At this point, spaceport operators may decide to build their own RF receiver and direction-finding network—potentially with fixed and mobile assets that can be used for multiple missions by multiple users to ensure a return on investment. Additionally, automated RF monitoring software can ensure 24/7/365 monitoring, immediately alerting an RF expert only when an anomaly is detected.  

Ensuring safe landings for reusable rockets 

While more rockets are going up, the cost of space launches is going down. SpaceX has propelled both the surge in launches and the drop in costs. The Falcon 9’s first-stage booster saves millions of dollars as it can be reused up to fifteen times. The company’s latest Starship is a fully reusable transportation system that carries up to 150 metric tons to space. 

Reusable components have challenged engineers to design new technologies and methodologies for space landings, a process continuously being refined and enhanced. One central question is where is the best place to land: land or sea? 

SpaceX’s inaugural landing on a barge in the Atlantic in 2016 presents a strong case for maritime landings. However, regardless of where the booster lands, it relies on an extensive wireless communication system to safely navigate the capsule down to Earth.   

Although interference at sea is less likely than in a busy area such as the East Coast of the United States, interference from passing ships could still affect navigation systems. But perhaps the most significant concern is from nefarious actors deliberately attempting to interfere with the landing through GNSS jamming.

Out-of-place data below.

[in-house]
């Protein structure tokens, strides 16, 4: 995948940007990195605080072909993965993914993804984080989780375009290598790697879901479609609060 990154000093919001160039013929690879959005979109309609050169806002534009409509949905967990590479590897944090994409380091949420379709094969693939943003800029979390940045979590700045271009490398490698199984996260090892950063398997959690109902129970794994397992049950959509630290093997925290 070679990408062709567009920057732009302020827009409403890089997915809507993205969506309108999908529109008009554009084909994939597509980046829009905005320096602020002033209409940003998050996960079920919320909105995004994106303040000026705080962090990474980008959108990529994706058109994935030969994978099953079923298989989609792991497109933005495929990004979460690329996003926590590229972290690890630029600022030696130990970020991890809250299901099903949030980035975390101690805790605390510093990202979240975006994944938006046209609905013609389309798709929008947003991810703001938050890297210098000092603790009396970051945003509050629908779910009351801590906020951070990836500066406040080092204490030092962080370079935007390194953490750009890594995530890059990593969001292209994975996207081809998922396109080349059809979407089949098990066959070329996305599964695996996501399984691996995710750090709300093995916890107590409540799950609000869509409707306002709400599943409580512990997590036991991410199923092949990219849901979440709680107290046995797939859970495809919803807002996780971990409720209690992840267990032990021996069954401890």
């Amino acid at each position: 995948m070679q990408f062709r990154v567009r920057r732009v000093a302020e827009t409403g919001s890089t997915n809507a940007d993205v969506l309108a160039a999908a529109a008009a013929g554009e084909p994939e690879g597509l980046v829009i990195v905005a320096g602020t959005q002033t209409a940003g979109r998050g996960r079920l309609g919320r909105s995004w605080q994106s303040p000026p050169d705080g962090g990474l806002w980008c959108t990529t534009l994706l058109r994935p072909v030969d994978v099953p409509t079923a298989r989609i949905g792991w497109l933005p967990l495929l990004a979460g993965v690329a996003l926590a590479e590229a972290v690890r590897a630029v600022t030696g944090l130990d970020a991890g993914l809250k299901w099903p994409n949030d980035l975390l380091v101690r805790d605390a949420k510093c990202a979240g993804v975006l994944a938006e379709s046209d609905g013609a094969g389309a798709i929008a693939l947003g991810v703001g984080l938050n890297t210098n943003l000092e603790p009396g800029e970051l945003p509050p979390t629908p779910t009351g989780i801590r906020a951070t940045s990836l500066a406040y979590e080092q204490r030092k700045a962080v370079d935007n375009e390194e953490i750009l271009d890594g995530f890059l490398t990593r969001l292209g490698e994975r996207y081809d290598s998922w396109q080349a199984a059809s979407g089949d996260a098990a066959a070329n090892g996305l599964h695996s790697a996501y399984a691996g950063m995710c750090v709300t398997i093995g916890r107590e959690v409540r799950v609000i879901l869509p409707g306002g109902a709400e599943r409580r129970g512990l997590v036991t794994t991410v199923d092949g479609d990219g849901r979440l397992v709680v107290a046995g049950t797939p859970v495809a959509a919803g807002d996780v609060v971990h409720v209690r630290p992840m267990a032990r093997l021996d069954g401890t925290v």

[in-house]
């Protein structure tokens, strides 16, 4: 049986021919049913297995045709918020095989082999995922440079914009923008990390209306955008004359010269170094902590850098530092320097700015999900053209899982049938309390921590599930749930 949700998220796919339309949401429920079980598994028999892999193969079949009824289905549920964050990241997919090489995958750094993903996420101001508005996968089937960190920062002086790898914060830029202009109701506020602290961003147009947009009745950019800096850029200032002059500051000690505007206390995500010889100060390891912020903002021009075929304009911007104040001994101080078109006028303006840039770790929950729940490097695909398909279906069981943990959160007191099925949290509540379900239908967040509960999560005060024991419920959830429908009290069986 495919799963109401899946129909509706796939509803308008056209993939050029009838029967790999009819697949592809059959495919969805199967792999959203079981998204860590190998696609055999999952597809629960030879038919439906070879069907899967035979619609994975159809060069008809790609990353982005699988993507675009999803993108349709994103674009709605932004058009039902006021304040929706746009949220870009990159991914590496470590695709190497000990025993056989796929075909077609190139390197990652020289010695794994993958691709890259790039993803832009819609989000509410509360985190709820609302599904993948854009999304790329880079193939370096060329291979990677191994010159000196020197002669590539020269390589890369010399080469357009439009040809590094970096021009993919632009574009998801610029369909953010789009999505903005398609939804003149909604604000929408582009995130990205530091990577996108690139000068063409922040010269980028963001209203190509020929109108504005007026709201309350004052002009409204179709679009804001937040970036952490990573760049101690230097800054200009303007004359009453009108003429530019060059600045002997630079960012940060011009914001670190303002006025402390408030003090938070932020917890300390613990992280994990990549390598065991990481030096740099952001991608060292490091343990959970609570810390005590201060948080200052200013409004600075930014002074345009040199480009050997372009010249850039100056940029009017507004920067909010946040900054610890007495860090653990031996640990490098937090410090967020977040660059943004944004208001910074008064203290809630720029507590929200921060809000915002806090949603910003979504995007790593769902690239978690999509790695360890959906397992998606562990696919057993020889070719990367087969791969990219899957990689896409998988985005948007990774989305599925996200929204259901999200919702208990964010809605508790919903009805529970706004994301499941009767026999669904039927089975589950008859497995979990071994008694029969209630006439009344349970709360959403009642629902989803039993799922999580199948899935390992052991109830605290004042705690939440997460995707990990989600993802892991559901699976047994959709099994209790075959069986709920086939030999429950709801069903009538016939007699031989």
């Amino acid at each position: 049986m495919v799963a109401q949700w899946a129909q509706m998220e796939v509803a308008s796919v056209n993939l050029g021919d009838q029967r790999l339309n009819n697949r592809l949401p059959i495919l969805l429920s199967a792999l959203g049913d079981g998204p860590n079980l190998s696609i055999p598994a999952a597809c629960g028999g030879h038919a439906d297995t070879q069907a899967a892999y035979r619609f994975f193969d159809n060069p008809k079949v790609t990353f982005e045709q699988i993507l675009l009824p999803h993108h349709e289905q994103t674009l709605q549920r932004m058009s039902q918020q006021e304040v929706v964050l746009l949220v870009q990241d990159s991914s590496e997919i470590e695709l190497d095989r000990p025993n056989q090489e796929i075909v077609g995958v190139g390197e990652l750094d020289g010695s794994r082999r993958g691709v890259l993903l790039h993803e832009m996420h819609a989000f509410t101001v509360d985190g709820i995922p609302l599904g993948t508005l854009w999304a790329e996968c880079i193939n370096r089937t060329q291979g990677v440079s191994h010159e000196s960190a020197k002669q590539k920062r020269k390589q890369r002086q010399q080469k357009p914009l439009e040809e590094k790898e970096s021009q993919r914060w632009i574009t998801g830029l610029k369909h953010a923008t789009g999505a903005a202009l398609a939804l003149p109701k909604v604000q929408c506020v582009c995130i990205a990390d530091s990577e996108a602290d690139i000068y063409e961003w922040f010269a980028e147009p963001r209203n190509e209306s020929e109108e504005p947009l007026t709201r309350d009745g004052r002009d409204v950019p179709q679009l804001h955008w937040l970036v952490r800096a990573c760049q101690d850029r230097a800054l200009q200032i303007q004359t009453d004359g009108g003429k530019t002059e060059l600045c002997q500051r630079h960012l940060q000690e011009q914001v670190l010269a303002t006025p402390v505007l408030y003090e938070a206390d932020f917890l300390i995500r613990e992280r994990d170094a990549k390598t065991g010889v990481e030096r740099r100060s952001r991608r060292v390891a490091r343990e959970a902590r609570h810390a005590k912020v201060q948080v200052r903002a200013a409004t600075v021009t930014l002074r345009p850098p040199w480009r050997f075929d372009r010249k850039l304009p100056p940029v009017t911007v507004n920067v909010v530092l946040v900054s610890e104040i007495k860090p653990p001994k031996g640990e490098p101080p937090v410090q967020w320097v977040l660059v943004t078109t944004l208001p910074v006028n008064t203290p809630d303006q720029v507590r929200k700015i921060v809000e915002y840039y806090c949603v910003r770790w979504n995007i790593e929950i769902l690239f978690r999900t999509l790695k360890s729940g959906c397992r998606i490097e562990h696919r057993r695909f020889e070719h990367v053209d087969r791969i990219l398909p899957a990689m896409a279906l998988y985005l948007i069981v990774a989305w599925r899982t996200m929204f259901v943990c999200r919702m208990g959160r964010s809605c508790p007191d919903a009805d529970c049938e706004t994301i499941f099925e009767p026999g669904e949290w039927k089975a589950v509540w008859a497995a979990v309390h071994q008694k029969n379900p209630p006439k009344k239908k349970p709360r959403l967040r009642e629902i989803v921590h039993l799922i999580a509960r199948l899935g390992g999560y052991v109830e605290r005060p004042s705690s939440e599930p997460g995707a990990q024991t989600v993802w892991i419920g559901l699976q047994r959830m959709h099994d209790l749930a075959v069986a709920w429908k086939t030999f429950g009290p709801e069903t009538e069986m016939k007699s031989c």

Robust spectrum monitoring can help ensure vital communication channels are clear of interference and suspicious signals. By deploying direction-finding Arrays on the launch site—ideally directly on the barge and on multiple autonomous support vessels—the spectrum monitoring team can establish an RF baseline before the rocket is launched. This will help detect any future interference, which can be mitigated by geolocating the source with multiple intersecting lines of bearing.   

Arrays house spiral directional antennas optimized for different frequency bands; they are also sensitive to most incoming signal polarizations. Timing and synchronization features enable engineers to combine direction-finding techniques, permitting all signal types to be mapped, irrespective of signal power, bandwidth, or frequency. However, despite their sophisticated technology, Arrays are functional and straightforward to use. This enables aerospace engineers to concentrate on their specialized field without having to master complex direction-finding RF systems.  


At a time when spaceport operators are focusing on reducing the cost of launching things into orbit, investing in advanced spectrum monitoring hardware and software might seem counterintuitive.  

However, spaceports’ reliance on wireless communication, threats from nefarious actors, highly sensitive payloads being sent to space, and the need to navigate back to Earth demand that spaceport operators understand their spectrum. Houston needs no more problems; it requires the ability to geolocate and mitigate interference immediately.  


Jaimie Brzezinski

Jaimie Brzezinski is Head of Content for CRFS. His specialty is turning highly technical ideas into engaging narratives. He has 15+ years of experience in writing technical content and building global teams of subject matter experts.